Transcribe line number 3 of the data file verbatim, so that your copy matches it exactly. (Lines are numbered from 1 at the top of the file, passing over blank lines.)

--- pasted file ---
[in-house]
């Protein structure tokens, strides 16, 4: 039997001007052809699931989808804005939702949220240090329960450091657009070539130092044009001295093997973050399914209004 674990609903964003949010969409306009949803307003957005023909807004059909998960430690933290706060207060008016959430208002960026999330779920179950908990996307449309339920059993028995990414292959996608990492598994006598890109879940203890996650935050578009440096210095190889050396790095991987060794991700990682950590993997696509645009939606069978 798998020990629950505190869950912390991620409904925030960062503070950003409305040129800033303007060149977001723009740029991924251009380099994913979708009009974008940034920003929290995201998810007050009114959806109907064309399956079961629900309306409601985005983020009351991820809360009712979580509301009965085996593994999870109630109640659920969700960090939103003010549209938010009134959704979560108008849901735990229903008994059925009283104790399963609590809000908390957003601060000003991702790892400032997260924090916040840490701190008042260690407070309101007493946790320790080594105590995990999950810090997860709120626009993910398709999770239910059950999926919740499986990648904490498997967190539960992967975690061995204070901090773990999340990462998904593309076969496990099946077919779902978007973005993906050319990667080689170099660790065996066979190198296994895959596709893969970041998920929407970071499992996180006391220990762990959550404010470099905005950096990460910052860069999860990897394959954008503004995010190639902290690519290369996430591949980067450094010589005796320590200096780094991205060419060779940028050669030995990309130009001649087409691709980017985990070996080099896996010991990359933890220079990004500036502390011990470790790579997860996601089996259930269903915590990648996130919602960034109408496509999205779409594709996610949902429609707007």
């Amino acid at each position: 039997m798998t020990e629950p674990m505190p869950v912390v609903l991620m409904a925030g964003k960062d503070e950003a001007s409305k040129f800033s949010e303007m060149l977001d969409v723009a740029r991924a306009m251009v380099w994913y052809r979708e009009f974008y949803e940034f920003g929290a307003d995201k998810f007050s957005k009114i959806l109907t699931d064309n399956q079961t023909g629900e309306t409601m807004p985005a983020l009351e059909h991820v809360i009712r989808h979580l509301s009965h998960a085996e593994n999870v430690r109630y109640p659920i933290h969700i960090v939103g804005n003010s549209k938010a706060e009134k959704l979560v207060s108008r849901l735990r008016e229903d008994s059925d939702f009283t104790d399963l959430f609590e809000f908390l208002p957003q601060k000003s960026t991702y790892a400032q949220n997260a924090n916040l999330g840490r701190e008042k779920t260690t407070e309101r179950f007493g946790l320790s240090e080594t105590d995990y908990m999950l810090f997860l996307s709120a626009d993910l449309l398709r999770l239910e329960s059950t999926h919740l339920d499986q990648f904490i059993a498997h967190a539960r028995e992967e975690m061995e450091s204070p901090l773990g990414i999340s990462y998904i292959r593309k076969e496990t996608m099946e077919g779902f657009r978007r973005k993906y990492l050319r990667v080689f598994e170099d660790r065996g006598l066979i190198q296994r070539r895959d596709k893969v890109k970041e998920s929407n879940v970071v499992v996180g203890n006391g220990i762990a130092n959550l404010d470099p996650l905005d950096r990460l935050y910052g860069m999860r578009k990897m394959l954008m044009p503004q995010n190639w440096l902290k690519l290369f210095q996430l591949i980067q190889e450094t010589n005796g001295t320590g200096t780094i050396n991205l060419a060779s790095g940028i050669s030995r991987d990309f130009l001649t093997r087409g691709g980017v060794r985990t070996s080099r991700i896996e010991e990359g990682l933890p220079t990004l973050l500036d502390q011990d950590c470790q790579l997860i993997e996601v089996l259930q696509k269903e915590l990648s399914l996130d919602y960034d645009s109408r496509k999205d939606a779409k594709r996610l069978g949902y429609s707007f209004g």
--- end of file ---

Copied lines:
């Amino acid at each position: 039997m798998t020990e629950p674990m505190p869950v912390v609903l991620m409904a925030g964003k960062d503070e950003a001007s409305k040129f800033s949010e303007m060149l977001d969409v723009a740029r991924a306009m251009v380099w994913y052809r979708e009009f974008y949803e940034f920003g929290a307003d995201k998810f007050s957005k009114i959806l109907t699931d064309n399956q079961t023909g629900e309306t409601m807004p985005a983020l009351e059909h991820v809360i009712r989808h979580l509301s009965h998960a085996e593994n999870v430690r109630y109640p659920i933290h969700i960090v939103g804005n003010s549209k938010a706060e009134k959704l979560v207060s108008r849901l735990r008016e229903d008994s059925d939702f009283t104790d399963l959430f609590e809000f908390l208002p957003q601060k000003s960026t991702y790892a400032q949220n997260a924090n916040l999330g840490r701190e008042k779920t260690t407070e309101r179950f007493g946790l320790s240090e080594t105590d995990y908990m999950l810090f997860l996307s709120a626009d993910l449309l398709r999770l239910e329960s059950t999926h919740l339920d499986q990648f904490i059993a498997h967190a539960r028995e992967e975690m061995e450091s204070p901090l773990g990414i999340s990462y998904i292959r593309k076969e496990t996608m099946e077919g779902f657009r978007r973005k993906y990492l050319r990667v080689f598994e170099d660790r065996g006598l066979i190198q296994r070539r895959d596709k893969v890109k970041e998920s929407n879940v970071v499992v996180g203890n006391g220990i762990a130092n959550l404010d470099p996650l905005d950096r990460l935050y910052g860069m999860r578009k990897m394959l954008m044009p503004q995010n190639w440096l902290k690519l290369f210095q996430l591949i980067q190889e450094t010589n005796g001295t320590g200096t780094i050396n991205l060419a060779s790095g940028i050669s030995r991987d990309f130009l001649t093997r087409g691709g980017v060794r985990t070996s080099r991700i896996e010991e990359g990682l933890p220079t990004l973050l500036d502390q011990d950590c470790q790579l997860i993997e996601v089996l259930q696509k269903e915590l990648s399914l996130d919602y960034d645009s109408r496509k999205d939606a779409k594709r996610l069978g949902y429609s707007f209004g």